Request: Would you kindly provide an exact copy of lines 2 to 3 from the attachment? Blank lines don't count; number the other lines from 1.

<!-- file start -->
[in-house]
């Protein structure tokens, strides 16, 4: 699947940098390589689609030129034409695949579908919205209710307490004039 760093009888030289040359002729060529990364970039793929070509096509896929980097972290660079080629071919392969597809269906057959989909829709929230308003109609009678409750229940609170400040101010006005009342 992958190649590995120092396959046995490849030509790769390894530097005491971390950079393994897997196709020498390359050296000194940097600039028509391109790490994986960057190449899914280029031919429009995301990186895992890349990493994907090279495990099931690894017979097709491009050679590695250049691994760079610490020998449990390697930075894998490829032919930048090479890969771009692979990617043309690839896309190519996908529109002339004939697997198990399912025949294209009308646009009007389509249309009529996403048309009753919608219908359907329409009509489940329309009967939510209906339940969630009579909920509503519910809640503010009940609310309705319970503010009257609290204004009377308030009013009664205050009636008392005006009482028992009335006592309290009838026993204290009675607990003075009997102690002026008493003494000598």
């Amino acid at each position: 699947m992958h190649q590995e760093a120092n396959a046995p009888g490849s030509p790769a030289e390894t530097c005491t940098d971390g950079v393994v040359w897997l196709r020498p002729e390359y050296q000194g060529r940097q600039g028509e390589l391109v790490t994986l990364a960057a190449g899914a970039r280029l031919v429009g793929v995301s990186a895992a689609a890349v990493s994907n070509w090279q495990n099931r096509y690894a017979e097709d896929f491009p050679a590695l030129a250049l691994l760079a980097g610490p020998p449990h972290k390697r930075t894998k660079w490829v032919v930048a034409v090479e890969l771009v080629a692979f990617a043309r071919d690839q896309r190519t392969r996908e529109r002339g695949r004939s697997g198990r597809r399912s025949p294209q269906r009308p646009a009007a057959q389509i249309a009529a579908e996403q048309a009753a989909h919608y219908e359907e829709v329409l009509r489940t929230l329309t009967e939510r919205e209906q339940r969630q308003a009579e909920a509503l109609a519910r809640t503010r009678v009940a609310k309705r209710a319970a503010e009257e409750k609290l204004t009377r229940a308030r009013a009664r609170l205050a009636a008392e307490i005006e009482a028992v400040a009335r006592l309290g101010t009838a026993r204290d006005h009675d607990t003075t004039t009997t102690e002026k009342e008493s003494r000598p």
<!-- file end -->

């Protein structure tokens, strides 16, 4: 699947940098390589689609030129034409695949579908919205209710307490004039 760093009888030289040359002729060529990364970039793929070509096509896929980097972290660079080629071919392969597809269906057959989909829709929230308003109609009678409750229940609170400040101010006005009342 992958190649590995120092396959046995490849030509790769390894530097005491971390950079393994897997196709020498390359050296000194940097600039028509391109790490994986960057190449899914280029031919429009995301990186895992890349990493994907090279495990099931690894017979097709491009050679590695250049691994760079610490020998449990390697930075894998490829032919930048090479890969771009692979990617043309690839896309190519996908529109002339004939697997198990399912025949294209009308646009009007389509249309009529996403048309009753919608219908359907329409009509489940329309009967939510209906339940969630009579909920509503519910809640503010009940609310309705319970503010009257609290204004009377308030009013009664205050009636008392005006009482028992009335006592309290009838026993204290009675607990003075009997102690002026008493003494000598």
């Amino acid at each position: 699947m992958h190649q590995e760093a120092n396959a046995p009888g490849s030509p790769a030289e390894t530097c005491t940098d971390g950079v393994v040359w897997l196709r020498p002729e390359y050296q000194g060529r940097q600039g028509e390589l391109v790490t994986l990364a960057a190449g899914a970039r280029l031919v429009g793929v995301s990186a895992a689609a890349v990493s994907n070509w090279q495990n099931r096509y690894a017979e097709d896929f491009p050679a590695l030129a250049l691994l760079a980097g610490p020998p449990h972290k390697r930075t894998k660079w490829v032919v930048a034409v090479e890969l771009v080629a692979f990617a043309r071919d690839q896309r190519t392969r996908e529109r002339g695949r004939s697997g198990r597809r399912s025949p294209q269906r009308p646009a009007a057959q389509i249309a009529a579908e996403q048309a009753a989909h919608y219908e359907e829709v329409l009509r489940t929230l329309t009967e939510r919205e209906q339940r969630q308003a009579e909920a509503l109609a519910r809640t503010r009678v009940a609310k309705r209710a319970a503010e009257e409750k609290l204004t009377r229940a308030r009013a009664r609170l205050a009636a008392e307490i005006e009482a028992v400040a009335r006592l309290g101010t009838a026993r204290d006005h009675d607990t003075t004039t009997t102690e002026k009342e008493s003494r000598p």